Sustainable Whole Farm Grain/Silage Production Systems for the Southeast
1.) Develop profitable alternatives, using white lupin, tropical corn, and hybrid pearl millet to current grain and silage production systems employed by farmers in the Southeast.
2.) Develop sustainable systems utilizing these alternative crops that integrate into diversified (crop/livestock) farming systems and result in reduced pesticide and fertilizer inputs and conservation of soil, water and energy.
3.) Determine the profitability of production systems using these alternative crops as compared to traditional systems currently employed by farmers in the Southeast and disseminate this information to farmers through farm meetings, popular press articles, extension publications, videos and television.
Sustained economic viability and environmental quality of farms in the Southern Region can be improved by diversified whole farm systems that effectively integrate livestock and cropping systems. This project, conducted from June 1993 through April 1998, attempted to determine the potential of new systems, utilizing new or improved crop species adapted to the region, i.e., tropical corn, hybrid pearl millet [Pennisetum glaucum (L.) R. Br.], and white lupin (Lupinus albus L.), that are adapted to the unique edaphic and climatological conditions of the humid South.
In summary, data indicated that:
i) Wheat yields demonstrated a variable response to previous summer rotation crop, but were generally greater following soybean. However, equivalent yields were obtained following millet and tropical corn, provided the summer grain crops were fertilized with 120 to 180 lb N/acre;
ii) Soybean yields were reduced from 11 to 23% following lupin;
iii) Lupin silage averaged from 2.4 to 11.8 tons (35% DM) and grain yields averaged 0 to 34 bu/acre. The experimental design and N balance objectives required that lupin be grown in the same plots every year.
Diseases, especially anthracnose (Colletotrichum gloeosporioides) and brown spot (Pleiochaeta setosa), were increased by the lack of rotation. Optimum planting time for lupin is 4 weeks before the first 28 °F freeze in fall.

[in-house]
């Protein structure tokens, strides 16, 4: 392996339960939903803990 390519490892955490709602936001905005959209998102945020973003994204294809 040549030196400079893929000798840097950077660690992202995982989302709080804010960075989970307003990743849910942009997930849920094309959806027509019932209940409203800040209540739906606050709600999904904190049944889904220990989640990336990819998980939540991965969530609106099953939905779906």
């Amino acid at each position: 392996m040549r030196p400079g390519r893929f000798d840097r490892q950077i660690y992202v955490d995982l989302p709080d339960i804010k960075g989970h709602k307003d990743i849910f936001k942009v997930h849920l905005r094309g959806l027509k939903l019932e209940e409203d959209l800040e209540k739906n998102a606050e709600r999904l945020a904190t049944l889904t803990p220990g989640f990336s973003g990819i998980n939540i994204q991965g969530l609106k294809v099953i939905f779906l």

Lupin (even failed crops) demonstrated a positive rotation and N response for tropical corn and millet. Lupin are relatively insensitive to acid soils but respond to adequate P fertilization. Lupin as a green manure supplied sufficient N for a 20.5 tons/acre silage crop of tropical corn;
iv) tropical corn silage ranged from 4.9 to 26.8 tons/acre, dependent on previous crop and N fertilizer rate. Grain yields ranged from 24 to 100 bu/acre;
v) Millet silage yields ranged from 4.3 to 27.5 tons/A, dependent on location, N rate and previous crop. Following wheat, 120 to 180 lb N/acre was required for maximum yields. (54 bu/A). Dependent on location, previous crop, and N rate, millet grain yields ranged from 15 to 129 bu/acre. Millet yields were up to 43% greater following lupin than wheat. Bird predation is a problem on small acreages. Millet yields were greater when drilled. Optimum pH is 6.0-6.5 for millet and millet responds to high levels of soil P;
vi) All three crops can be ensiled satisfactorily. Tropical corn and millet silage had similar energy and protein content to temperate corn silage and lupin silage was lower in energy but higher in protein than other silages. Dairy cows on lupin silage based diets had the same milk production as those on temperate corn silage diets while cows on millet and tropical corn diets produced less milk. Our results show that pearl millet is a potential silage crop and a viable feed grain crop for double-cropping systems in the southern USA.
A new race of rust in 1993 curtailed late plantings of the crop, one of its strong points. A good multi-gene resistance to this race of rust has been developed and a new rust resistant hybrid with even greater grain yield potential than the variety used in this study (HGM-100) is scheduled to be commercially released, probably in 1999.
As a result in part from this project and satellite projects, there is a tremendous amount of interest in using lupin as a cover crop for cotton production in the Florida panhandle, southern Georgia and Alabama, South Carolina and North Carolina.
Resource Seeds (Visalia, CA) is currently increasing a high alkaloid selection from ‘Tifwhite-78’ (a USDA-ARS release) white lupin seed for this purpose.
The Auburn University cooperator, Edzard van Santen, is also increasing seed of a selection of high alkaloid ‘Tifwhite-78’ lupin to be used as a cover crop. A high alkaloid type would be a better choice for a cover crop/green manure in that alkaloids protect the plants from pests and some diseases.
Also, there is research to indicate that high alkaloid lupin may suppress certain nematodes.
Also, due to our efforts, Agicultural Resources International Seed Technology Division, Swedesboro, NJ, obtained distribution rights in the USA to market ‘Lunoble’ and ‘Lumineux’ white lupin from Agri-Obtentions, the seed company in France, which owns proprietary rights to these varieties. We furnished seed to the company for seed increase in September of 1997.
Based on public response to articles on background research for this SARE project, the use of lupin in products for human consumption is an area that should receive further research interest. The public seems to be keenly interested in this topic and a human food market would increase the value of the crop, making it more profitable for farmers to grow.
Also, from observations that arose out of our research there is considerable interest in lupin seed to be used for wildlife food plots. This potential is being currently being investigated by an Auburn University wildlife biologist. December 1998.